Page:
ShieldFS Can Detect Ransomware, Recover Files

At Black Hat last week, an add-on Windows driver and filesystem called ShieldFS was unveiled that detects ransomware and recovers files.

LAS VEGAS—Researchers from Italy’s Politecnico di Milano unveiled at Black Hat last week an add-on Windows driver and filesystem that detects ransomware and recovers files.

ShieldFS was officially unveiled during the hacker conference by researchers Andrea Continella and Federico Maggi, who said the tool was tested against more than a dozen ransomware strains—including WannaCry—and successfully detected the malware in 97 percent of occasions with zero file loss.

Once ShieldFS learns and models filesystem activity over a period of time, it can then compare that against potentially malicious behavior exhibited by ransomware. If an attack is detected, the malware is blocked and a protection layer similar to copy-on-write kicks in allowing the original files stored on a hard drive to be preserved and recovered if necessary.

“It monitors and then performs copy-on-write on the first write; files are modified just the first time,” Continella said. “When the ShieldFS detector collects information to detect if something is malware or not, it can transparently and automatically recover and restore the original copies. If it’s benign, the clean, old copies are presented.”

Copy-on-write, or COW, is a programming technique where pointers to resources are provided and that resource is shared until it is modified, rather than created over and over.

Continella and Maggi said they’ve been working on ShieldFS for 18 months, and that it also successfully detects WannaCry, in addition other ransomware stalwarts such as TeslaCrypt, CryptoWall, CryptoLocker and many others.

“The protection is embedded in the filesystem,” Maggi said. “When ShieldFS detects something suspicious, it takes additional protection to save files.”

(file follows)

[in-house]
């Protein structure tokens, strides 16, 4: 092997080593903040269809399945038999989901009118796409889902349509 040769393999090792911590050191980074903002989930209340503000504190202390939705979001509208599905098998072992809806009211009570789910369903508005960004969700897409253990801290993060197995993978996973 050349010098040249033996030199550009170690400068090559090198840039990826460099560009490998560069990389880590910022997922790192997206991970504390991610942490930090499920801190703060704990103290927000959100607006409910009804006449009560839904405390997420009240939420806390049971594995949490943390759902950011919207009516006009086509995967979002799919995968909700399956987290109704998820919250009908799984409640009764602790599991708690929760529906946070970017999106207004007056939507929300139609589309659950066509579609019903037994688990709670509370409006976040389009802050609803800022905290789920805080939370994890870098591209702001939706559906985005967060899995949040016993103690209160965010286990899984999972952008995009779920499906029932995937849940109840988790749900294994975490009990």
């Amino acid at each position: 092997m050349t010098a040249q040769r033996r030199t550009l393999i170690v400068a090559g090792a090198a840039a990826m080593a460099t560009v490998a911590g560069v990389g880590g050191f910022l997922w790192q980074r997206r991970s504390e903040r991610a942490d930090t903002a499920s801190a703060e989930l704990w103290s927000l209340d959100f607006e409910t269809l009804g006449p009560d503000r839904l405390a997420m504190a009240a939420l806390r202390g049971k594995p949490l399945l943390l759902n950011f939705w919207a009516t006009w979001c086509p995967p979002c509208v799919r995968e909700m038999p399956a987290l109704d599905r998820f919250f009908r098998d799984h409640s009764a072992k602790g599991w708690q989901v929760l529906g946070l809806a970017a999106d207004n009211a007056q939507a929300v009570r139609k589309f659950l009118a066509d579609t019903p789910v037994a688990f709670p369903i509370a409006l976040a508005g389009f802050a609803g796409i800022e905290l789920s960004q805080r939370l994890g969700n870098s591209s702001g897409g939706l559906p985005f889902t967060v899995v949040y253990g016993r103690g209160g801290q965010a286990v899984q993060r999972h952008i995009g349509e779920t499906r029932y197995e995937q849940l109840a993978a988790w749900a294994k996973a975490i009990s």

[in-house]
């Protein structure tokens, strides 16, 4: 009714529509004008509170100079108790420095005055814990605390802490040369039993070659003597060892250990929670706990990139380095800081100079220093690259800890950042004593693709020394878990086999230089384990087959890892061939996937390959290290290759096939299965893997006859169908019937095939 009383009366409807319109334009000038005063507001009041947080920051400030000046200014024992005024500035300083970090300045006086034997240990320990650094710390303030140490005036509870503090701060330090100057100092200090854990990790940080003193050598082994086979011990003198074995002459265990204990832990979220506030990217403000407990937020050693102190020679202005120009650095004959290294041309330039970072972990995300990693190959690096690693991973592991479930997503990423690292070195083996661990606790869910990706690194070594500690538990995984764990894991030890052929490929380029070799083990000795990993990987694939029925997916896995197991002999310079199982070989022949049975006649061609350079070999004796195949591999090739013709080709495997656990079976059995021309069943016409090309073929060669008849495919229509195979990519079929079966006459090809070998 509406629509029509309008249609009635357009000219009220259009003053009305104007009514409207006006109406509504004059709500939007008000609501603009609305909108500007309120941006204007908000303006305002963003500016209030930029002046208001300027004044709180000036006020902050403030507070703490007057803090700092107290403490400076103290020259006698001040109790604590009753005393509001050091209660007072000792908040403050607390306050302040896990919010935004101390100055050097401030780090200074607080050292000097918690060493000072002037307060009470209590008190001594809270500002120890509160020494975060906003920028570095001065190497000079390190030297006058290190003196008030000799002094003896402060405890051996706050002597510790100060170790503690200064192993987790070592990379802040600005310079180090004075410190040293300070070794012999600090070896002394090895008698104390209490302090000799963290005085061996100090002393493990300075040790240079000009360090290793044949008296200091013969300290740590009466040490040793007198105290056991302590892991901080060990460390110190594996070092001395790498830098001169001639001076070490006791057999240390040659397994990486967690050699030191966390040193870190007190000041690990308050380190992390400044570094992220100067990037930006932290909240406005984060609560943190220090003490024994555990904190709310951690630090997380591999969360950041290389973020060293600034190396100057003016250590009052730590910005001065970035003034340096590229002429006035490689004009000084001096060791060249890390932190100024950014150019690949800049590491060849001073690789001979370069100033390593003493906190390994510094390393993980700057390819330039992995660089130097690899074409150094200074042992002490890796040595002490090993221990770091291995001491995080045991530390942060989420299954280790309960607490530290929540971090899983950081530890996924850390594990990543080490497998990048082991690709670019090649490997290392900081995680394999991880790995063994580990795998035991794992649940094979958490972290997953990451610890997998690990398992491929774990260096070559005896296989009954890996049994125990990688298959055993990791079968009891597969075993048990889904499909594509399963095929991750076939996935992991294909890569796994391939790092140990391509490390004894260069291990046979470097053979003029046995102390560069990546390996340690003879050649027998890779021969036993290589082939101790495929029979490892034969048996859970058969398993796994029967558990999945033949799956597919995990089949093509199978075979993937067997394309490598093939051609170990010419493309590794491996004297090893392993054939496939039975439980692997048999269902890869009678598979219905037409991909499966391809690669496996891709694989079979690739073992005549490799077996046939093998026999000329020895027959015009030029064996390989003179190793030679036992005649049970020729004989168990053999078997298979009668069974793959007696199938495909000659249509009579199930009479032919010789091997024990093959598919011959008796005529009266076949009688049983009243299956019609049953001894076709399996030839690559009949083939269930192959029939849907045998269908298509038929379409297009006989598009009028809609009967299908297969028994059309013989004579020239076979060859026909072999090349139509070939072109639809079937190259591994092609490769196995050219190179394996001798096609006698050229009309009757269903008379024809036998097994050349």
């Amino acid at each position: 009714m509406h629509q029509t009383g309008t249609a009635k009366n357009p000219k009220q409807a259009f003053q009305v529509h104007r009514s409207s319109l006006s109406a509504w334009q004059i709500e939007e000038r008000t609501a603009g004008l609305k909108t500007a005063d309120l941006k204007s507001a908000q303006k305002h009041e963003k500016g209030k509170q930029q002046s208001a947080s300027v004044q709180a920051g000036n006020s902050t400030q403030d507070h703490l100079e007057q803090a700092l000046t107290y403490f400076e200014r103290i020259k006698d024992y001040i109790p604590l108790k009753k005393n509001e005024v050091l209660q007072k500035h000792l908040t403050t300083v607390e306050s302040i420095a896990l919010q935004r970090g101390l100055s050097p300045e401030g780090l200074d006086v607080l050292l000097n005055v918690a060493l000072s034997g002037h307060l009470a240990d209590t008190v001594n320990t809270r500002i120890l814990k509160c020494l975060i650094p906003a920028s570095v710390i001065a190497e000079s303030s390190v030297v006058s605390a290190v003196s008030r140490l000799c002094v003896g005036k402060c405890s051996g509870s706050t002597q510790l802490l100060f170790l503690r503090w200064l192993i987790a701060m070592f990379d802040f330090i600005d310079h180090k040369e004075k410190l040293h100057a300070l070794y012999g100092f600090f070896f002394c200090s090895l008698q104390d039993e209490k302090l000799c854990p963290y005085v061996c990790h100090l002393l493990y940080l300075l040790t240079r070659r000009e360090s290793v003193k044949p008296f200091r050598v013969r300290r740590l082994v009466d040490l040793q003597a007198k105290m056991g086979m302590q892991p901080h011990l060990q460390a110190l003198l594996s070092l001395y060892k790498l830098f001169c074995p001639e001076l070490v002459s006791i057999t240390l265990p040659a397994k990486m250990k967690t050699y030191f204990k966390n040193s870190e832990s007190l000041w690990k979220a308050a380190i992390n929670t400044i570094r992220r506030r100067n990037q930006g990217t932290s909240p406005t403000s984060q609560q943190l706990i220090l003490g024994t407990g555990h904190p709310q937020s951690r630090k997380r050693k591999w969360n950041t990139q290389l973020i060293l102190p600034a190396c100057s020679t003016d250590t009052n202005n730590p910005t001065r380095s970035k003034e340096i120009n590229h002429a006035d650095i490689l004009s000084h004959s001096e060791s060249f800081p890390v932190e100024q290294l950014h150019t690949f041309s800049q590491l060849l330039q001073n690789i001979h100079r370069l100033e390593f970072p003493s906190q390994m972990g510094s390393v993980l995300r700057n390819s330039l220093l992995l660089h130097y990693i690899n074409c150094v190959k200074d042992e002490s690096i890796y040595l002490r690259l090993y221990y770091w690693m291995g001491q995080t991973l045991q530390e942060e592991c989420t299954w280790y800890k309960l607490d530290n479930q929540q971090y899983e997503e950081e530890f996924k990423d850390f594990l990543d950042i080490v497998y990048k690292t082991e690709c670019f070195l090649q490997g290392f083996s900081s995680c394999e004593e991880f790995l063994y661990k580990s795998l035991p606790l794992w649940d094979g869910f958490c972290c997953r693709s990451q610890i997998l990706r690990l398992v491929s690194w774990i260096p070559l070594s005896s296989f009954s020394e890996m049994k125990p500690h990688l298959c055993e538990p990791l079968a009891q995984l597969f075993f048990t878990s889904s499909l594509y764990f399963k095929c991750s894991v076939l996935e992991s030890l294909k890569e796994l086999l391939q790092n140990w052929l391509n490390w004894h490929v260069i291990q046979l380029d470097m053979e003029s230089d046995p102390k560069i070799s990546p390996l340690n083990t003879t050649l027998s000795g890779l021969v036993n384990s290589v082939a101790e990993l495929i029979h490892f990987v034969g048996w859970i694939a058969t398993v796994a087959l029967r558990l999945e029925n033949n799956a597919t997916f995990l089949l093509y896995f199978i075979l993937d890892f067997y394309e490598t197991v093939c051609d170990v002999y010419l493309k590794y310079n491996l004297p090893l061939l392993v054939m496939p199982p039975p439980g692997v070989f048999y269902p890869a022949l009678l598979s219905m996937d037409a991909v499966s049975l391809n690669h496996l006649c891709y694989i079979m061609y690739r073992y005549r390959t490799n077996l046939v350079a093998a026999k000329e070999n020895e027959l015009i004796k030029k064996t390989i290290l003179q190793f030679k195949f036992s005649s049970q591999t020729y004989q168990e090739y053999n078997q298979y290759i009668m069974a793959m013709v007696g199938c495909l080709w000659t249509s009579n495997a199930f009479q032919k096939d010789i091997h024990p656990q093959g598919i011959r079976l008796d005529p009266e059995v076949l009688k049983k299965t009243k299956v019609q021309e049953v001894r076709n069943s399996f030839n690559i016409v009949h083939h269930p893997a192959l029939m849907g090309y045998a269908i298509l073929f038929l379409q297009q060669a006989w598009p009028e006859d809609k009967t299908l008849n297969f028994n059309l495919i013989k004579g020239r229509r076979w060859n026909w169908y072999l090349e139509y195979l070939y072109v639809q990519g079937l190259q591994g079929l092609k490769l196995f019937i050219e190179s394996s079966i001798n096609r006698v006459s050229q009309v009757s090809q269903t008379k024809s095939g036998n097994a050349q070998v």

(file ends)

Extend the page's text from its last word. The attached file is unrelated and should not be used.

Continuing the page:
The research, they said, began with the profiling of a month’s worth of low-level filesystem behavior on 11 clean machines used by volunteers. The researchers collected 1.7 billion I/O Request Packets from 2,245 applications running on those computers. Those machines were then set up to look like a realistic environment complete with filetypes targeted by the malware, an emulated directory tree, browser extensions and more.

“We tried to make realistic-looking machines,” Maggi said, “and provide all the triggers ransomware needs.”

With ShieldFS running on the test machines, it began looking for the remarkable way ransomware interacts with the low-level file system and compares the differences to how benign systems interact with the filesystem, discerning benign from malicious processes in the operating system along with detecting the usage of crypto primitives for encrypting of files.

The machines were then infected collectively with 383 samples from five ransomware families: Cryptowall, Crowti, Critroni, CryptoDefense and TeslaCrypt.

The researchers said that because ShieldFS essentially makes a filesystem ransomware-aware, they liken it to a self-healing system.

“When ShieldFS is installed, when it sees a write operation, it will save the file before letting the write operation through,” Maggi said.

The researchers said that ShieldFS could be a good complement to backups, which are considered the top strategic countermeasure to ransomware, in addition to timely patching.

“We argue that, although older files can be asynchronously backed up with on-premise systems (because they have less strict time constraints), recent files may be of immense value for a user (e.g., time-sensitive content); even the loss of a small update to an important file may end up in the decision to pay the ransom, because the existing backup is simply too old,” the researchers said in a paper published earlier.

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